How true! How true!
Every so often, some ad agency genius comes up with an idea that rings the bell of authenticity for me. Rings it loud and true and clear as a... well, a bell. I’ve no idea what product or service the ad was promoting, I was too caught up in the truth of the premise, and my brain started racing to all the incidents in my life that prove the axiom.
And that maxim is; men never stop being boys and their aim in life seems to be to get away with things when Mom isn’t looking. The television commercial I saw started with two little boys and their dad sitting peacefully in the family room. Mom is heading out to shop or something equally essential and routine. As soon as the door closed behind her, one of the boys jumped up, shouting, “Oh, boy. Mom’s gone” and pandemonium instantly breaks loose.
Having grown up in a family of four sisters, I wasn’t aware of such typically male behavior until I met my future husband. He told me tales of his boyhood and some of the pranks he and his friends got away with. I suppose he was trying to impress me with his bravado and spontaneity, but underneath there lurked a certain wicked glee, almost entirely based on the fact that they’d managed to do things that their mothers had forbidden, and they hadn’t been caught.
When, ten years later, I found myself the mother of three little boys, it all made sense. No one can look more innocent and angelic than a little boy solemnly promising his mother that he will never again climb out an upstairs window and run around on the porch roof, fifteen feet above ground and overgrown prickly shrubbery. That should be amended to “never again caught” doing so. And no one can hide the evidence better than a little boy who has just smuggled Mom’s sterling silver cream pitcher back into the house after spending an afternoon playing with it in the neighbor’s wading pool. He’ll keep his promise to never again touch that silver pitcher. Next time he’ll take the Waterford crystal one instead.
Such little boys can be forgiven because they are little boys and have a lot of things to learn yet. But such little boys also grow up to be husbands and, much to my despair, they don’t always learn those lessons. Such grownup little boys shouldn’t be sent to the store on a Saturday afternoon for Pampers® when it is discovered that the very last one is already on the baby. Why not, you ask? Because such grownup little boys will come home three hours and five games of pool later, when the baby has been twice diapered with dishtowels held in place with duct tape. They will neither make excuses nor lie about it, they will simply smile smugly, knowing they got away with something, and will most likely try to charm or jolly you out of it.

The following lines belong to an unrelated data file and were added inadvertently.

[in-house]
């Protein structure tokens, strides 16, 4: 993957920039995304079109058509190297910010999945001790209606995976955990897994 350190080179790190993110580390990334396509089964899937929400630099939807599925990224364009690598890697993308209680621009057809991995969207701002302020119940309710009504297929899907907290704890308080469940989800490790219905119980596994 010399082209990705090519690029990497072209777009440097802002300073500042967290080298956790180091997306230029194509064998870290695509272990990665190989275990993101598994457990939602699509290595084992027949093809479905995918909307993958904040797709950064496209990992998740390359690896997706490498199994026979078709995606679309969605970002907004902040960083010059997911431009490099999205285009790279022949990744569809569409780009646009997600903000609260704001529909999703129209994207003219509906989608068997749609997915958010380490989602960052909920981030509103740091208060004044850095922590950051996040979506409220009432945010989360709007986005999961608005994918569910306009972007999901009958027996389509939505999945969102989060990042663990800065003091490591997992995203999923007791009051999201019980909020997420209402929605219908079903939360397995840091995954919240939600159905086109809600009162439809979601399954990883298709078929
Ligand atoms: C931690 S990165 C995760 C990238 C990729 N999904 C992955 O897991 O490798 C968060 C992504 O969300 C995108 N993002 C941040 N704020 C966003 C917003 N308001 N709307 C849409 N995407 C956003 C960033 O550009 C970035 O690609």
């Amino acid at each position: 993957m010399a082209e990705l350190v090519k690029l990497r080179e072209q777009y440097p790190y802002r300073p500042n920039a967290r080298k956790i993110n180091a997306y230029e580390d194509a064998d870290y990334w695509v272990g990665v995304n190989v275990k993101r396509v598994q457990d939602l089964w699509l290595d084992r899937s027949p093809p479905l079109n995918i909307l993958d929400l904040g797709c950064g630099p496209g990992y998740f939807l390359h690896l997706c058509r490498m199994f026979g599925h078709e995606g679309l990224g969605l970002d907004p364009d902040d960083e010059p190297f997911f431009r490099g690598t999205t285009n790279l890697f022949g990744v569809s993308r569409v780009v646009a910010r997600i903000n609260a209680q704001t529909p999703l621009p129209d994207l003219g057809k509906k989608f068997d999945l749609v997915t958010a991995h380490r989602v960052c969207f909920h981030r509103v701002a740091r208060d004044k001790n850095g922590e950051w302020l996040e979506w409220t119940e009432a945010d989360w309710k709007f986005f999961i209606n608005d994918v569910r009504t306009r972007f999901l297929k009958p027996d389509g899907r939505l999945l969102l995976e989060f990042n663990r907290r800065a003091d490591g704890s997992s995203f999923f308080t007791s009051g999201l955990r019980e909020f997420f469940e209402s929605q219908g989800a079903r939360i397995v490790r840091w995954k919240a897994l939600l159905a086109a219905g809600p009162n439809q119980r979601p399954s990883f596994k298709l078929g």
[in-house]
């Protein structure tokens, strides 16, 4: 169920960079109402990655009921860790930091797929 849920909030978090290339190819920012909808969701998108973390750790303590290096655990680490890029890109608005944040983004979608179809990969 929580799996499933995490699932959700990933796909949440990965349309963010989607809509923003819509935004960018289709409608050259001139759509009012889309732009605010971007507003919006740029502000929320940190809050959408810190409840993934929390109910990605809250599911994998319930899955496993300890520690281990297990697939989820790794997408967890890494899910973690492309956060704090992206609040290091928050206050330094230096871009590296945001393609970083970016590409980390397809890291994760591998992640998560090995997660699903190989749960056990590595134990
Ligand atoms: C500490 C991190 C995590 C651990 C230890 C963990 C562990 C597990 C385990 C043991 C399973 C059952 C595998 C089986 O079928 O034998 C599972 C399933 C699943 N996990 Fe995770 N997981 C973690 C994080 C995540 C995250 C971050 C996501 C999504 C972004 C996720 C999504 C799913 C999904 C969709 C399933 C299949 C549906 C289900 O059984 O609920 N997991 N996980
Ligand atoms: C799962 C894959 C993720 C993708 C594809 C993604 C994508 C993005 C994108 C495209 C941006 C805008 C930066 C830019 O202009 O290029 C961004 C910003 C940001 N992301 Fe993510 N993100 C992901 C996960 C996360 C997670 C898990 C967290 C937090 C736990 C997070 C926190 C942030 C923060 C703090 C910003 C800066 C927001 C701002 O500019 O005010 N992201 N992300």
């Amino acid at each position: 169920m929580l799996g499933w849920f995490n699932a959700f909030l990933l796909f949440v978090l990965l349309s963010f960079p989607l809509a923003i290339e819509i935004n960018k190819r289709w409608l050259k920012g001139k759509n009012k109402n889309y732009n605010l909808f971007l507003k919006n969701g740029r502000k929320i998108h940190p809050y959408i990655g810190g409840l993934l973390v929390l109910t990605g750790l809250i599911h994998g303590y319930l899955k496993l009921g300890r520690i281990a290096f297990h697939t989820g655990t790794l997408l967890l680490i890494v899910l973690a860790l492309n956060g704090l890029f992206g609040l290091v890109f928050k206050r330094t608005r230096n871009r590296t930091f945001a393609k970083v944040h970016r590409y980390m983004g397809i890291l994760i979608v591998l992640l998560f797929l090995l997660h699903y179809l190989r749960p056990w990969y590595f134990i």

Such grownup little boys can’t be trusted to hold down the fort for a weekend while their wives tend to a family emergency out of town. The only time I tried to do that, I came home from helping arrange a funeral service to find a full-size jukebox and about fifteen kids in my living room, and my husband and one of his buddies playing gin rummy in the kitchen. I never did get a straight answer as to where the jukebox came from.
Once I took the kids to visit their grandparents for a week and my grownup little boy promised to paint the kitchen while we were gone. When I came home, the kitchen was painted and I lavished praise and thanks on him for such a nice job. It was over a month later that a neighbor asked what decorating we’d had done, as she’d seen a decorator’s truck parked in our driveway. But probably the most exasperating example of this habit of getting away with things is the time he had surgery to repair a punctured ear drum and didn’t tell me about it. He never would have, either, if my neighbor who happened to be one of the nurses who looked after him, hadn’t remarked how much she had enjoyed visiting with him while he was in the hospital.
I’m not sure why this sort of behavior gets transferred from mothers to wives, but I expect it has something to do with the strong male trait of wanting to be in charge. It seems to begin when they are little boys and Mother is usually the main authority figure. Once married, they transfer that rebellion to their wives. It’s not that the things they get away with are serious, it’s just that they seem to have a compulsion to be disobedient, even in little matters, and they get a big kick out of doing so.